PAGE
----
High School Football

Rams’ new ‘O’ showcases potential in season-opening win

By Dennis Silva II | Sports Editor
Posted 9/26/20

In a lot of ways, Mayde Creek’s new-look offense in the Rams’ 24-14 season-opening win over Conroe at Rhodes Stadium on Sept. 25 was a lot of what new head coach Brian Randle had in mind. And in other ways, it was not.

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High School Football

Rams’ new ‘O’ showcases potential in season-opening win

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In a lot of ways, Mayde Creek’s new-look offense in the Rams’ 24-14 season-opening win over Conroe at Rhodes Stadium on Sept. 25 was a lot of what new head coach Brian Randle had in mind. And in other ways, it was not.

All of that was to be expected for the first game of a program transitioning from a run-heavy attack to a more pass-happy, balanced scheme. So, considering it was the debut in the green and white for Randle, assistant head coach Phil Wilson, offensive coordinator Brooks Haack and quarterback Jace Wilson, they’ll take it.

“I think it was pretty good,” said Jace Wilson, Phil’s son and a senior transfer from Del Valle High in central Texas. “We definitely left a lot of points on the field. But this is a young team, a lot of young receivers out there. Everybody’s first year playing together, really.”

That’s the optimism. And now for the reality.

“If we catch the ball, it’s 42-0,” Randle said. “If we execute, we’re going to be pretty tough. We’ve got a lot of work to do.”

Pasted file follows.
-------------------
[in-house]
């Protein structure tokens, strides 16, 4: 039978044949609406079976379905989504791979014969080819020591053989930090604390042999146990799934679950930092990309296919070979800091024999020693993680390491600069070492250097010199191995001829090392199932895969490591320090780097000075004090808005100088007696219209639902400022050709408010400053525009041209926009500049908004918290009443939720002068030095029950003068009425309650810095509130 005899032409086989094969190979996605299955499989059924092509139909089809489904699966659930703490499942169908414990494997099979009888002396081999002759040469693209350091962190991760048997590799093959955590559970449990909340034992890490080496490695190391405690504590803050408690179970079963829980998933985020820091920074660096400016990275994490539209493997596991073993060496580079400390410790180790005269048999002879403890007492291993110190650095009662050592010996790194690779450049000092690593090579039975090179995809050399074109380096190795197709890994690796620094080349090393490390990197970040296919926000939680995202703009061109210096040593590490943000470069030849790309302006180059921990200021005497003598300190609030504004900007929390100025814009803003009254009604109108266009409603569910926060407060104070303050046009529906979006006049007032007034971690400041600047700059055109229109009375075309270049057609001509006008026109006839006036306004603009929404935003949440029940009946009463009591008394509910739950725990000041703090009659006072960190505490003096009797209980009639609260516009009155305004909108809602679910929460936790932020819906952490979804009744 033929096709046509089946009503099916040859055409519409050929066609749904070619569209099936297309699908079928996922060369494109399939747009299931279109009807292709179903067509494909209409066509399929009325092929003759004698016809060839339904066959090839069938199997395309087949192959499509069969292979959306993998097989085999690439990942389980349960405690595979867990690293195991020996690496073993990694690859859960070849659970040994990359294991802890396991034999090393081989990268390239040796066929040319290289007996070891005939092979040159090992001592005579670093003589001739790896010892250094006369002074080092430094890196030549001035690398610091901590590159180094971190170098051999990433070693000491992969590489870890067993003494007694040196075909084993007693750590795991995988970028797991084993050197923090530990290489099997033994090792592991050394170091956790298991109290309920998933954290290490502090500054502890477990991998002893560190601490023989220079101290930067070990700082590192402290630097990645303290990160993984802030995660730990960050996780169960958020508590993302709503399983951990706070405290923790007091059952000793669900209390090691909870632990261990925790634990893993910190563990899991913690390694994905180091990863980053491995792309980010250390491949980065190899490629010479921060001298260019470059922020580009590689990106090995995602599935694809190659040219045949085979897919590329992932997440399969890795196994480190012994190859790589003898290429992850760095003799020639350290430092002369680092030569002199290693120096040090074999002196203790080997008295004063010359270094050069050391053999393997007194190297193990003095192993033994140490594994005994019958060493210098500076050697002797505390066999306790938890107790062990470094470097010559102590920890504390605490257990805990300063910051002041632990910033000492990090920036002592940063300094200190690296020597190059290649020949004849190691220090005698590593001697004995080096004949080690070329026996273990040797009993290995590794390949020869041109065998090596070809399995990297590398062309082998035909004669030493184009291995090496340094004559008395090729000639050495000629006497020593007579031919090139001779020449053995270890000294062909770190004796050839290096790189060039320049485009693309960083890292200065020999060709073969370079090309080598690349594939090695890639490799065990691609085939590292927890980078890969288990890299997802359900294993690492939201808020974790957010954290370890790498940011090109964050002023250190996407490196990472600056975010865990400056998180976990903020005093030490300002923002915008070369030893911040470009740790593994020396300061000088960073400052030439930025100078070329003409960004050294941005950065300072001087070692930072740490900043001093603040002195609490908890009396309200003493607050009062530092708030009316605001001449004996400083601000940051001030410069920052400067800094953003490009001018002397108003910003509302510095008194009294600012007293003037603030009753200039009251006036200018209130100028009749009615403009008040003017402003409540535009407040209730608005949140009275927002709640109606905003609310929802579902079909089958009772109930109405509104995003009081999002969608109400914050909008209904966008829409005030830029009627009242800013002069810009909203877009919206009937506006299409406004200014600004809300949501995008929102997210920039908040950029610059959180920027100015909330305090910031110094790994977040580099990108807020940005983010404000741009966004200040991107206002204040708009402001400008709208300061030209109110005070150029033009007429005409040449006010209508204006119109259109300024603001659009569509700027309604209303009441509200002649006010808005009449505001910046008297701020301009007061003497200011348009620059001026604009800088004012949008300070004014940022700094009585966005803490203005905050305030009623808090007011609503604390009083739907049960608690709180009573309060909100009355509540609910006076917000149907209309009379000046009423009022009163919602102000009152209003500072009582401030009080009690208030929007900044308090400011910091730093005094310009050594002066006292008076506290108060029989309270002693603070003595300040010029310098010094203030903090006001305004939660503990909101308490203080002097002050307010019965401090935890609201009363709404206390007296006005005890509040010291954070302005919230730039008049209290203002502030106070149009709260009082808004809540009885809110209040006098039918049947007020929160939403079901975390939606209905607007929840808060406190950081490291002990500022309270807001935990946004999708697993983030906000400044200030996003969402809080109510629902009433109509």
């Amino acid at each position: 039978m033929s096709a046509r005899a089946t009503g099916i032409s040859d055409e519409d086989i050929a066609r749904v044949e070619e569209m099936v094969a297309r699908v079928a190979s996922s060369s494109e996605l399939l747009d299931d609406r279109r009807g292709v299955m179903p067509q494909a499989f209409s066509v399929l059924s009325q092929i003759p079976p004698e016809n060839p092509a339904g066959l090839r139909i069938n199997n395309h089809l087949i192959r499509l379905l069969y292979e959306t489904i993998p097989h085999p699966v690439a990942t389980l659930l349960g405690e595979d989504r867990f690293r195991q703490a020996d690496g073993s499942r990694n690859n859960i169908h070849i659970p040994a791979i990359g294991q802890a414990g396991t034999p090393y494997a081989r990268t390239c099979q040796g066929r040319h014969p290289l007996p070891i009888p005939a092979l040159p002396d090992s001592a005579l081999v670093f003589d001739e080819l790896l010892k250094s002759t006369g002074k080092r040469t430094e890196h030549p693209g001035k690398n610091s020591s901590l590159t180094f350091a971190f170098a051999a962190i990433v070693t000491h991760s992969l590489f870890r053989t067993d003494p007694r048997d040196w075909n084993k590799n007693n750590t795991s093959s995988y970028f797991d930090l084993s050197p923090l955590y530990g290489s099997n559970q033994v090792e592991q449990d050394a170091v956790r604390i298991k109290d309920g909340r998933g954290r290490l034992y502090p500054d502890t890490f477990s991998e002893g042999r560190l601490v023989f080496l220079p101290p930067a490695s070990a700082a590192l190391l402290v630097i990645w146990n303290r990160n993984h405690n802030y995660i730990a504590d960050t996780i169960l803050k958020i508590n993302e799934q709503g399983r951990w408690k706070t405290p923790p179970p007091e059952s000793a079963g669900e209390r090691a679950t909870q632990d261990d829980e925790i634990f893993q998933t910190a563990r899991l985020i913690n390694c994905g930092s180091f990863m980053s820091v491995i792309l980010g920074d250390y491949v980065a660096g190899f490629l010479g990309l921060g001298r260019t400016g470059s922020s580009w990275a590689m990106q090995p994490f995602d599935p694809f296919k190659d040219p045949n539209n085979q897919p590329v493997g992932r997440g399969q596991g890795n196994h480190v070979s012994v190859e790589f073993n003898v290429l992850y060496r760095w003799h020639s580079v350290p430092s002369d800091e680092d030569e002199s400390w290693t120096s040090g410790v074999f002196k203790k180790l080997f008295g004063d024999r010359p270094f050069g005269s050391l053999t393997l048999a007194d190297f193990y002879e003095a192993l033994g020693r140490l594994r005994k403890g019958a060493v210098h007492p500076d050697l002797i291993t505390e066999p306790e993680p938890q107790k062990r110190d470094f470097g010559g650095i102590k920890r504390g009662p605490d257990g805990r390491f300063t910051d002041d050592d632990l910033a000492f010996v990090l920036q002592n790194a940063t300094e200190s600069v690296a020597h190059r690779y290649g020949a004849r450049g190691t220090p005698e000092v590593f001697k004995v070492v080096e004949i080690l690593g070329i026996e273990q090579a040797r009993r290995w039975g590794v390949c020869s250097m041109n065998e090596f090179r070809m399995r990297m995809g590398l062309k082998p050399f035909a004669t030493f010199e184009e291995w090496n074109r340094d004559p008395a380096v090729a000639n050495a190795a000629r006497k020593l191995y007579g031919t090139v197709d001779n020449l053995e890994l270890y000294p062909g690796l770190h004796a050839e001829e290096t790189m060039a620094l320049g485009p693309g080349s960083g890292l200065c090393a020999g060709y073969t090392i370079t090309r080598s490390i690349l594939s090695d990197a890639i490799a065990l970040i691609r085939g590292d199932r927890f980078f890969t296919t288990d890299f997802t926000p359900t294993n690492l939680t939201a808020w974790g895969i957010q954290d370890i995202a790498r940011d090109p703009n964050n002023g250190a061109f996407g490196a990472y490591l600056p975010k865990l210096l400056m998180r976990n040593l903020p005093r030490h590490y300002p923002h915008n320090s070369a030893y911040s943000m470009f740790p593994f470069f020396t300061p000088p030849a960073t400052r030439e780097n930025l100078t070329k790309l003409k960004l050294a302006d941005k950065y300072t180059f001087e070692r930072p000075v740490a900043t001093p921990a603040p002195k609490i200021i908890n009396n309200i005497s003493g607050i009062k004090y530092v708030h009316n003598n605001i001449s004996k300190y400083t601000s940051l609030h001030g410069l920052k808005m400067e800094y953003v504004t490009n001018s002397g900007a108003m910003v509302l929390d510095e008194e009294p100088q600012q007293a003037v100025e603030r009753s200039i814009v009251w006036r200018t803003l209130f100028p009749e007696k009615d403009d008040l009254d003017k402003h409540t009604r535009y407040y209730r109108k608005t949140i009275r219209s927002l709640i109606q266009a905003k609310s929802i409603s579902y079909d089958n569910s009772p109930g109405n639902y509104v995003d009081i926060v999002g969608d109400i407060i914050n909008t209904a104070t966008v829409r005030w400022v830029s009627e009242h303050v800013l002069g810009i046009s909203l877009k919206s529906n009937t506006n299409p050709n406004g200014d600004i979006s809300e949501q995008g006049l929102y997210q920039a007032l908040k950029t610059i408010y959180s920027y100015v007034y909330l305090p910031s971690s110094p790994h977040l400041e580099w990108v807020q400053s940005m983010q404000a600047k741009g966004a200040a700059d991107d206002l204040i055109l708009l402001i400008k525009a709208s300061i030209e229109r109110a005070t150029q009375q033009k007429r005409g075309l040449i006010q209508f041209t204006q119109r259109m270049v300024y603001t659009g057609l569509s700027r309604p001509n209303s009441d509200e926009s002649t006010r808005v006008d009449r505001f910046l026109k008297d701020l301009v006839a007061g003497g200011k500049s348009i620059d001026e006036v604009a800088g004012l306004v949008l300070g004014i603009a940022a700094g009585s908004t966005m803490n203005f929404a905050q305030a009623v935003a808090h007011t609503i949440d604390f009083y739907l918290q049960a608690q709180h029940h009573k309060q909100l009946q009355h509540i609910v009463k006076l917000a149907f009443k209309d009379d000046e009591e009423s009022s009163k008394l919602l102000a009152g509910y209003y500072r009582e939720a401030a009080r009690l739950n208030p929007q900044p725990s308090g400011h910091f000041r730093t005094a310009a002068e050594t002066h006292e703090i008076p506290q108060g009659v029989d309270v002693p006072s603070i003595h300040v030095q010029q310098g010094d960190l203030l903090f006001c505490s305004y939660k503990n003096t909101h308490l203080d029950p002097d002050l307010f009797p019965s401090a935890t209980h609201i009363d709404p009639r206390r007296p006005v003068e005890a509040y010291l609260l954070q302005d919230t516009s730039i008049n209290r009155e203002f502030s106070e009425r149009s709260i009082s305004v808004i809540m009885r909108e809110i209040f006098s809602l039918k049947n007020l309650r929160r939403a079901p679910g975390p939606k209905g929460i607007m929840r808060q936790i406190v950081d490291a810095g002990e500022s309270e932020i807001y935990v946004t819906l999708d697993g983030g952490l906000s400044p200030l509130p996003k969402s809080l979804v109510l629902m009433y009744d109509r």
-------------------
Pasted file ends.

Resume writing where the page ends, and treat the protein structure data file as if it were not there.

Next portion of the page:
Rams receivers had about a handful of dropped passes throughout the night and the offense struggled against Conroe’s defensive adjustments after halftime. But it’s also telling that the Rams felt underwhelmed with their offensive effort despite totaling 24 points, 388 yards and averaging 6.3 yards per play.

Rams quarterbacks only attempted 134 passes in 12 games last season, an average of 11.2. The Rams threw 15 passes by halftime against Conroe. And the offensive transition is not even taking into account a lack of depth at receiver—senior defensive backs Joseph Kinyock and Alpha Khan saw a lot of snaps alongside talented wideouts L’den Skinner and Leroy Taylor.

“Once we go back and watch the film, the sky’s the limit,” Haack said. “It’s going to be scary once we’re clicking.”

Make no mistake about it: Mayde Creek still revolves around senior running back Julius Loughridge. Loughridge carried the ball 25 times for 167 yards and two touchdowns.

But he also caught three passes for 41 yards and a touchdown, a sign of the times these days for the Rams. Loughridge had not had a receiving touchdown since his sophomore year.

“I’m definitely in the passing game a lot more,” said Loughridge, who caught one pass all of last season.

Mayde Creek’s new offense expands horizons for Loughridge. He is hungry to dismiss the notion that he is just a power back. He showed against Conroe he can be much more if the play-calls allow for it.